Soviet attempts to cultivate Indira Gandhi during the 1950s were motivated far more by the desire to influence her father than by any awareness of her own political potential. Moscow still underestimated her when she became Prime Minister. In her early parliamentary appearances she seemed tongue-tied and unable to think on her feet. The insulting nickname coined by a socialist MP, Dumb Doll, began to stick.

But her political genes were soon to show their worth. Following a split in the Congress Party in 1969, the Communist Party of India (CPI), encouraged by Moscow, swung its support behind her. At the elections of February 1971, Mrs Gandhi’s wing of Congress won a landslide victory.

In August she signed a Treaty of Peace, Friendship and Co-operation with the Soviet Union. Both countries immediately issued a joint communique calling for the withdrawal of US troops from Vietnam. India was able to rely on Soviet arms supplies and diplomatic support in the conflict against Pakistan which was already in the offing.

Despite diplomatic support from both the United States and China, Pakistan suffered a crushing defeat in the 14-day war with India.

For most Indians it was Mrs Gandhi’s finest hour. A Soviet diplomat at the United Nations exulted: “This is the first time in history that the United States and China have been defeated together!” In the Centre, the Indo-Soviet special relationship was also celebrated as a triumph for the KGB. The residency in Delhi was rewarded by being upgraded to the status of “main residency”. Its head from 1970 to 1975, Yakov Prokofyevich Medyanik, was accorded the title of “main resident”. In the early 1970s the KGB presence in India became one of the largest outside the Soviet bloc. Indira Gandhi placed no limit on the number of Soviet diplomats and trade officials, thus allowing the KGB and Soviet intelligence as many cover positions as they wished.

Oleg Kalugin, who became head of Foreign Counter-Intelligence in 1973, remembers India as “a model of KGB infiltration of a Third World government”. He recalls one occasion when the KGB turned down an offer from an Indian minister to provide information in return for $50,000 on the grounds that it was already well supplied with material from the Indian foreign and defence ministries: “It seemed like the entire country was for sale; the KGB — and the CIA — had penetrated the Indian government. Neither side entrusted sensitive information to the Indians, realising their enemy would know all about it the next day.” The KGB, in Kalugin’s view, was more successful than the CIA, partly because of its skill in exploiting the corruption that became endemic under Indira Gandhi’s regime. Suitcases full of banknotes were said to be routinely taken to her house and one of her opponents claimed that Mrs Gandhi did not even return the cases.

The Prime Minister is unlikely to have paid close attention to the dubious origins of some of the funds that went into Congress’s coffers. That was a matter she left largely to her principal fund-raiser, Lalit Narayan Mishra, who, though Mrs Gandhi doubtless did not realise it, also accepted Soviet money. Short and obese, Mishra looked the part of the corrupt politician. Indira Gandhi, despite her own frugal lifestyle, depended on the cash he collected from various sources to finance her party. Money also went to her son and anointed heir, Sanjay, whose misguided ambition to build an Indian popular car and become India’s Henry Ford depended on government favours.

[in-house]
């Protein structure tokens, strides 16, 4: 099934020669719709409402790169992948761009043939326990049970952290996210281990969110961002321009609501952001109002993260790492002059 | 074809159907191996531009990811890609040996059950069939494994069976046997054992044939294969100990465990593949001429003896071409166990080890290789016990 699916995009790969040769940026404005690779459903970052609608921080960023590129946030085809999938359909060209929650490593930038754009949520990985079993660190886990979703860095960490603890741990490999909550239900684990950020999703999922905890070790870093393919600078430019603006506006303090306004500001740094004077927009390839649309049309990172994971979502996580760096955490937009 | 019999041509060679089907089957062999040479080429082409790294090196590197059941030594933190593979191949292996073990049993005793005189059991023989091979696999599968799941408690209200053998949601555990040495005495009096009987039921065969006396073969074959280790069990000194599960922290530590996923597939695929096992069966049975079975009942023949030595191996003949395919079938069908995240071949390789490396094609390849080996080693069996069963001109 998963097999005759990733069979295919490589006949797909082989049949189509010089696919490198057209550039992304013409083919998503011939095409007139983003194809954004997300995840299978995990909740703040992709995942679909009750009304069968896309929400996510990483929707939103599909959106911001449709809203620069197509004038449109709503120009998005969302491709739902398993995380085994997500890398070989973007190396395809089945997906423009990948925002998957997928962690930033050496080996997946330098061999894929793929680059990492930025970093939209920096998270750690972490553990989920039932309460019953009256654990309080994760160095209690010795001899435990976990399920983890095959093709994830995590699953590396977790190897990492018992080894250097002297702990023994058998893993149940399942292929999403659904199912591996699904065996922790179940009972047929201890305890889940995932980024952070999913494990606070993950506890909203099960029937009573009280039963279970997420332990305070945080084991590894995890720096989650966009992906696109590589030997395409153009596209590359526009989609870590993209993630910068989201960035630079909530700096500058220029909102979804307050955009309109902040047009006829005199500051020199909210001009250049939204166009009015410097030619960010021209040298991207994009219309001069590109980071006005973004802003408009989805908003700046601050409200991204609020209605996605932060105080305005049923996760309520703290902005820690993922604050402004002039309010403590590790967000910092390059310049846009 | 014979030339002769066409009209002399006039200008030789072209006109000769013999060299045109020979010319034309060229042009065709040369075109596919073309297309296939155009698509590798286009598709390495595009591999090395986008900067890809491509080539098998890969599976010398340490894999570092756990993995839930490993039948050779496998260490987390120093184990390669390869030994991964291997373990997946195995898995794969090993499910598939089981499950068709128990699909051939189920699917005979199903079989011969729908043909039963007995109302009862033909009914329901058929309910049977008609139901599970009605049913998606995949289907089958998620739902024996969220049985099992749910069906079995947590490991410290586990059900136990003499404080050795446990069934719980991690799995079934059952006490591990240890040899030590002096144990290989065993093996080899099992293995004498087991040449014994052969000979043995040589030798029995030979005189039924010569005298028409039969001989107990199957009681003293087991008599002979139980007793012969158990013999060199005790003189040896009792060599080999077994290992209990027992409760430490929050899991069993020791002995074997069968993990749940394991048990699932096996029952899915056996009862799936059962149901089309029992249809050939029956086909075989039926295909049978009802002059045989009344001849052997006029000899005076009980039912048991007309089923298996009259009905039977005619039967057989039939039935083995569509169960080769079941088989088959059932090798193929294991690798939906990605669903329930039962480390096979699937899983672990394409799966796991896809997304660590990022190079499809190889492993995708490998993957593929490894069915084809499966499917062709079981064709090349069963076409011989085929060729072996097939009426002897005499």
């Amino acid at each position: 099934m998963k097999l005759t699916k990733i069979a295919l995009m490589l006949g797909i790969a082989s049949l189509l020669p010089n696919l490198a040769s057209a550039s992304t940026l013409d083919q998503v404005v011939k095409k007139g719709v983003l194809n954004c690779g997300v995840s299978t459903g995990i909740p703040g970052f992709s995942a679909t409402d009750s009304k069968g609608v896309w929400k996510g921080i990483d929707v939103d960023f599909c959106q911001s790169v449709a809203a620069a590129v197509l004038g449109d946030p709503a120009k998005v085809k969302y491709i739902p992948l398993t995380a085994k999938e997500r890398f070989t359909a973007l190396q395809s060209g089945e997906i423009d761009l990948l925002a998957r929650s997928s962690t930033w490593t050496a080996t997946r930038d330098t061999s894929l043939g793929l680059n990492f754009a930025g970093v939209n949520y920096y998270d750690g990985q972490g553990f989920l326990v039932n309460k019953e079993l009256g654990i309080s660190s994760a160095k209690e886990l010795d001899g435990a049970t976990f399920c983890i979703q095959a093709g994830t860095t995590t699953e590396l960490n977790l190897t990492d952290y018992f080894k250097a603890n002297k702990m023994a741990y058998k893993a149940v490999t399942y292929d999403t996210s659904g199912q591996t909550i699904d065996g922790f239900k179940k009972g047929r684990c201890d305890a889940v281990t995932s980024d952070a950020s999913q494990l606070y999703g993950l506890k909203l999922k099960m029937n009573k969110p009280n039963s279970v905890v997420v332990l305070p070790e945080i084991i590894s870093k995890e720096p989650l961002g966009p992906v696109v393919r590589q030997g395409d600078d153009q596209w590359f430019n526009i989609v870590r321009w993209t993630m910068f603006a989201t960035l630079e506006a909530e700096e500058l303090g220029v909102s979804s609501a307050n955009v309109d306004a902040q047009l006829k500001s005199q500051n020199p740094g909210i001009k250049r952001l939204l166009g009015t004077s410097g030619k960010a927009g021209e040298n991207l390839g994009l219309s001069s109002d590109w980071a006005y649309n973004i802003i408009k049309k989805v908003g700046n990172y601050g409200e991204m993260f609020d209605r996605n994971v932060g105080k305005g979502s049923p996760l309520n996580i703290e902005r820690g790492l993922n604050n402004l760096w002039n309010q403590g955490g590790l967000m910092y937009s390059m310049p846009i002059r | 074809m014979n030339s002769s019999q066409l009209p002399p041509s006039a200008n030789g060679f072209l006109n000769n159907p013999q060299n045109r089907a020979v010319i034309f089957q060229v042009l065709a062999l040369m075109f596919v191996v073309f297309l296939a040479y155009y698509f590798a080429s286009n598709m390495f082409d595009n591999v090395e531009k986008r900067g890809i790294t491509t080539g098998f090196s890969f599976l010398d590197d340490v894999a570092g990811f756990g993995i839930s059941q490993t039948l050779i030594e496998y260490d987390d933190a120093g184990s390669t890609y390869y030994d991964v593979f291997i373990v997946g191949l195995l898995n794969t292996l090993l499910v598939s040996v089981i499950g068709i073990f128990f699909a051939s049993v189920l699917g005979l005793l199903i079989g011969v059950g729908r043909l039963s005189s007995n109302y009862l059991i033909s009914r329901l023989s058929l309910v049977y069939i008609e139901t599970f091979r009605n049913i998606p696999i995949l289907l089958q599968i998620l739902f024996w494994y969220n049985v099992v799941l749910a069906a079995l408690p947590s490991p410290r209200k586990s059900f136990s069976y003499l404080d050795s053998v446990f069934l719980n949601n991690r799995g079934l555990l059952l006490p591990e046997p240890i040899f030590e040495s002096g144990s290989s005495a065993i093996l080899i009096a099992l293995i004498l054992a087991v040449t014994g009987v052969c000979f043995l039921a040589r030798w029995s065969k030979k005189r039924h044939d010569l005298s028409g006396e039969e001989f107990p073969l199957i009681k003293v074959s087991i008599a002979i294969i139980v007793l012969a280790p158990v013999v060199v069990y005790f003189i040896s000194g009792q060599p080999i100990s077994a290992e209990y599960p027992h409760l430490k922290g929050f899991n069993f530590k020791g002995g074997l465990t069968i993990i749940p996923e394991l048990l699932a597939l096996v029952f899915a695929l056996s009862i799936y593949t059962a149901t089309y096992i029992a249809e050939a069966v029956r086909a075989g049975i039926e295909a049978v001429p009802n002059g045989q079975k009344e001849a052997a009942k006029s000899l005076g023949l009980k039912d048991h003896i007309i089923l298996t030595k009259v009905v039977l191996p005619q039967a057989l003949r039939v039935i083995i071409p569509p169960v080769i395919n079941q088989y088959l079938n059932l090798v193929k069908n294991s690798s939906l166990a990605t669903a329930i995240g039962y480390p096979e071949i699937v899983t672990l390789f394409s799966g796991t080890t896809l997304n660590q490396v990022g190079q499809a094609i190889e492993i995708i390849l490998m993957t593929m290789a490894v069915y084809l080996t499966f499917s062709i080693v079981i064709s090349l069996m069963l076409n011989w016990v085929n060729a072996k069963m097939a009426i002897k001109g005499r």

When Mishra was assassinated in 1975, Mrs Gandhi blamed a plot involving “foreign elements” — doubtless intended as a euphemism for the CIA. The Delhi KGB residency gave his widow 70,000 rupees, though she doubtless did not realise the source. Though there were some complaints from the Communist leadership at the use of Soviet funds to support Mrs Gandhi, covert funding for the Congress Party of India seems to have been unaffected. By 1972 the import-export business founded by the CPI to trade with the Soviet Union had contributed more than 10 million rupees to party funds. Other secret subsidies, totalling at least 1.5 million rupees, had gone to state Communist parties, individuals and media associated with the CPI. The funds that were sent from Moscow to party headquarters via the KGB were larger still. In the first half of 1975 they amounted to over 2.5 million rupees.

India under Mrs Gandhi was probably the arena for more KGB active measures than anywhere else, though their significance appears to have been considerably exaggerated by the Centre, which overestimated its ability to manipulate Indian opinion.


According to KGB files, by 1973 it had on its payroll ten Indian newspapers (which cannot be identified for legal reasons) as well as a press agency. During 1972 the KGB claimed to have planted 3,789 articles in Indian papers

Friday, April 1, 2011

Emergency: The Darkest Period in Indian Democracy

History bares testimony to the fact that great nations face grave crises. In 1933, the United States was struck by the great depression, which exposed the fallacies of the market economy. A few years later the military might of Japan was crushed by the United States during the Second World War. At the start of the last decade of the millennium, the fragilities of Socialism were exposed and it led to the eventual demise of the Soviet Union.